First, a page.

Mendelian Randomization Concerns-Reply.

JAMA Psychiatry 2018 04 7;75(4):407-408. Epub 2018 Mar 7.

Medical Research Council Integrative Epidemiology Unit, University of Bristol, Bristol, England.

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http://dx.doi.org/10.1001/jamapsychiatry.2017.4725DOI Listing
April 2018

A Large-Scale Multi-ancestry Genome-wide Study Accounting for Smoking Behavior Identifies Multiple Significant Loci for Blood Pressure.

Am J Hum Genet 2018 03 15;102(3):375-400. Epub 2018 Feb 15.

Health Disparities Research Section, Laboratory of Epidemiology and Population Sciences, National Institute on Aging, NIH, Baltimore, MD 21224, USA.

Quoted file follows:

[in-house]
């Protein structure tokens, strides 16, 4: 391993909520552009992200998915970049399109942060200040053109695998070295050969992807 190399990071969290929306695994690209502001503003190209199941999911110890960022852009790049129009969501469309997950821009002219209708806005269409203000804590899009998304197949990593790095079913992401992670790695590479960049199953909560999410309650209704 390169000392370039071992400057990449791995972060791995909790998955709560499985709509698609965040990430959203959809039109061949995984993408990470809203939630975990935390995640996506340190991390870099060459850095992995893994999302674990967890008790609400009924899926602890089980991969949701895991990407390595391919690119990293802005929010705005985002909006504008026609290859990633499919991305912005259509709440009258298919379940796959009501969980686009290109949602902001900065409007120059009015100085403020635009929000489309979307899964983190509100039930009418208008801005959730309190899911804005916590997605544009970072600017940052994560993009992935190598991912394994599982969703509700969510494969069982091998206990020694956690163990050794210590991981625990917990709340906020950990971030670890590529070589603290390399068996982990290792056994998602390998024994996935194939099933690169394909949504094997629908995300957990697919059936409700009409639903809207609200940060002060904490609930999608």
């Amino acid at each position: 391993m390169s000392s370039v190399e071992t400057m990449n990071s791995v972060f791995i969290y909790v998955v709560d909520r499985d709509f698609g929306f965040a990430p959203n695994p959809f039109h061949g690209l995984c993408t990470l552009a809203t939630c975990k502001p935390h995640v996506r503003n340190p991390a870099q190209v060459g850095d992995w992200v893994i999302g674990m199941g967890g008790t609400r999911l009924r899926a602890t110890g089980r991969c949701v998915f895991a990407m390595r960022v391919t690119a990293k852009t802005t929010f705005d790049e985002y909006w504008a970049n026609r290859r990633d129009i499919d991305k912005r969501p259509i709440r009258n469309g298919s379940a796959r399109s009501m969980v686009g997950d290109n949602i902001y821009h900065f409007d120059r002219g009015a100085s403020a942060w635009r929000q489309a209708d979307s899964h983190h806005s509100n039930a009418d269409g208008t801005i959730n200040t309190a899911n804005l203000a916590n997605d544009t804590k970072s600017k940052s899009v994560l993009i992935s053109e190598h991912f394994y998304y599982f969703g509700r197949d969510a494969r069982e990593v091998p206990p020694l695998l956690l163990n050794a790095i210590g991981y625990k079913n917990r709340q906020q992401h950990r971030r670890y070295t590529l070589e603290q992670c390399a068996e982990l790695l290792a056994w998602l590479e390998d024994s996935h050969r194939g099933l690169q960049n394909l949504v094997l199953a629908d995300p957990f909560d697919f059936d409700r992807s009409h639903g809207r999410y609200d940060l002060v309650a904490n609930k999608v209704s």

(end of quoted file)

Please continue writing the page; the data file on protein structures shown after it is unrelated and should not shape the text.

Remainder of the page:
Genome-wide association analysis advanced understanding of blood pressure (BP), a major risk factor for vascular conditions such as coronary heart disease and stroke. Accounting for smoking behavior may help identify BP loci and extend our knowledge of its genetic architecture. We performed genome-wide association meta-analyses of systolic and diastolic BP incorporating gene-smoking interactions in 610,091 individuals. Stage 1 analysis examined ∼18.8 million SNPs and small insertion/deletion variants in 129,913 individuals from four ancestries (European, African, Asian, and Hispanic) with follow-up analysis of promising variants in 480,178 additional individuals from five ancestries. We identified 15 loci that were genome-wide significant (p < 5 × 10) in stage 1 and formally replicated in stage 2. A combined stage 1 and 2 meta-analysis identified 66 additional genome-wide significant loci (13, 35, and 18 loci in European, African, and trans-ancestry, respectively). A total of 56 known BP loci were also identified by our results (p < 5 × 10). Of the newly identified loci, ten showed significant interaction with smoking status, but none of them were replicated in stage 2. Several loci were identified in African ancestry, highlighting the importance of genetic studies in diverse populations. The identified loci show strong evidence for regulatory features and support shared pathophysiology with cardiometabolic and addiction traits. They also highlight a role in BP regulation for biological candidates such as modulators of vascular structure and function (CDKN1B, BCAR1-CFDP1, PXDN, EEA1), ciliopathies (SDCCAG8, RPGRIP1L), telomere maintenance (TNKS, PINX1, AKTIP), and central dopaminergic signaling (MSRA, EBF2).